How to Remove Algae From Gunite Pools

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Gunite pools have a rough and porous surface, which algae can grow on and stain. If you have a gunite pool, take proper care of it by maintaining the water circulation, filtration, water chemistry and chlorine. "Shock" the pool as needed. Shocking the pool means putting in oxidizing chemicals to rid the water of bather waste. If algae has already grown and taken over, use an algaecide and pool shock to kill the algae. There are some steps you can take to kill the algae in your pool and on your pool equipment.

Things You'll Need

  • Wire-bristle brush
  • Algaecide
  • Pool shock
  • Pool vacuum
  • Garden hose
  • Pressurized nozzle (if needed)

Thoroughly brush the pool using a wire-bristle brush. Place all items that have come in contact with the contaminated water, including the brush, in the shallow end of the pool. This will kill any algae off the items so they do not re-contaminate the water after it has been cleaned.

Add an appropriate amount of algaecide to the water, according to the manufacturer's instructions.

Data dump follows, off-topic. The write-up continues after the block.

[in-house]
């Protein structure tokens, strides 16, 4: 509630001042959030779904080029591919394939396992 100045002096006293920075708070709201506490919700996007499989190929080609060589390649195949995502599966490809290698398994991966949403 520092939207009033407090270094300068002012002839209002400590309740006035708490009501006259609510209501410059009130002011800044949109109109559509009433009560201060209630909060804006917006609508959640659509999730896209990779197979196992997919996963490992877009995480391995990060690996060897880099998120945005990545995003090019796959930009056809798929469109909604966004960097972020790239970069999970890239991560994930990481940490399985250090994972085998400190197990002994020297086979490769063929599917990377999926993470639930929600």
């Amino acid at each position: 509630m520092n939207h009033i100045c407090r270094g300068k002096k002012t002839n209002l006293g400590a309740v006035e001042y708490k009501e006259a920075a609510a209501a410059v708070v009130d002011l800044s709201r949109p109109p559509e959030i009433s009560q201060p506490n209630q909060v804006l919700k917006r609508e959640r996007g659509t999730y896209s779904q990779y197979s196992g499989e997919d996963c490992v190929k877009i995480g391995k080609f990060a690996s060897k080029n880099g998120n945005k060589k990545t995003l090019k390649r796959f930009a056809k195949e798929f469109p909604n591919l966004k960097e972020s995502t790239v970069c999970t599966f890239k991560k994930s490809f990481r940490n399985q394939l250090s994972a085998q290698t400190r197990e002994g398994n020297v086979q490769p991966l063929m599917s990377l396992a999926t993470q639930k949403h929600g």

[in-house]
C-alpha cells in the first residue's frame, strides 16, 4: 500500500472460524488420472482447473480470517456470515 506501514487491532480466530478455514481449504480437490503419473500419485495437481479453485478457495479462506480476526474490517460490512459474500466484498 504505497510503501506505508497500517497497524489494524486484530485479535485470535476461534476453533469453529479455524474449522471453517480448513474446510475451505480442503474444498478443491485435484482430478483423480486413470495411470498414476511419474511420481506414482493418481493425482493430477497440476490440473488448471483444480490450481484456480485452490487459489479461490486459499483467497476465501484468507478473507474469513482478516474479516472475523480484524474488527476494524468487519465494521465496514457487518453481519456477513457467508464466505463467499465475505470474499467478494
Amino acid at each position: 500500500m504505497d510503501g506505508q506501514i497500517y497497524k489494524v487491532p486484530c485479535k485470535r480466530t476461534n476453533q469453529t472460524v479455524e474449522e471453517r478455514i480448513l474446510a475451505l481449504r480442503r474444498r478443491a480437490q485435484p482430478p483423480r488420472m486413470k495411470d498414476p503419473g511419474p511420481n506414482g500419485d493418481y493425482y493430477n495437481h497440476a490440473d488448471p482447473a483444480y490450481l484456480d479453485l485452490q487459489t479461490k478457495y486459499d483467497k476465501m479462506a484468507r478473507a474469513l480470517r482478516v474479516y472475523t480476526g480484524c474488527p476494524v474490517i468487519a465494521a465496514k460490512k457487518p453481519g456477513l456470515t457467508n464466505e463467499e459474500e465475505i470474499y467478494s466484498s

Shock the pool at least five hours after adding the algaecide. Use 2 lbs. of shock per 10,000 gallons of water.

Wait until the next day. Remove the pool brush from the shallow water and thoroughly brush the pool in the morning and evening.

Fill the pool to its highest point the next morning. According to the Pool Manual website, this allows you to bypass the filter and vacuum the algae to a waste line. You do this because algae can live on the inside walls of the filter, which could allow it to get picked up by water during circulation and re-enter and re-infest the pool.

Remove the pool vacuum from the shallow water. Vacuum everything out to the waste line. Put all vacuum items back in the shallow end of the pool and fill the pool to the standard operating water level (half way up the skimmer) with a garden hose.

Brush the entire pool that evening and again, at least once a day, for the next two days.

Remove everything from the shallow end of the pool, assuming the algae appear to be gone. Brush the entire pool and, if a metallic algaecide was used, add a metal sequestering agent to the water to rid it of any lingering copper.

Brush the entire pool the next day (Day 7).

Wait another day (Day 8) and add 1 lb. of shock per 10,000 gallons of water.

Tips & Warnings

  • If you are unable to vacuum your pool straight to a waste line, do not fill the pool up to its highest point and do not add extra algaecide and shock. Instead, the Pool Manual website suggests adding the required amount of algaecide and 2 lbs. of shock per 10,000 gallons of water. Vacuum the pool using your filter. Stop often during the process to clean the filter. After vacuuming, clean the filter again. If you have a sand or DE filter, simply backwash it. If you have a cartridge filter, clean it with a garden hose and pressurized nozzle.

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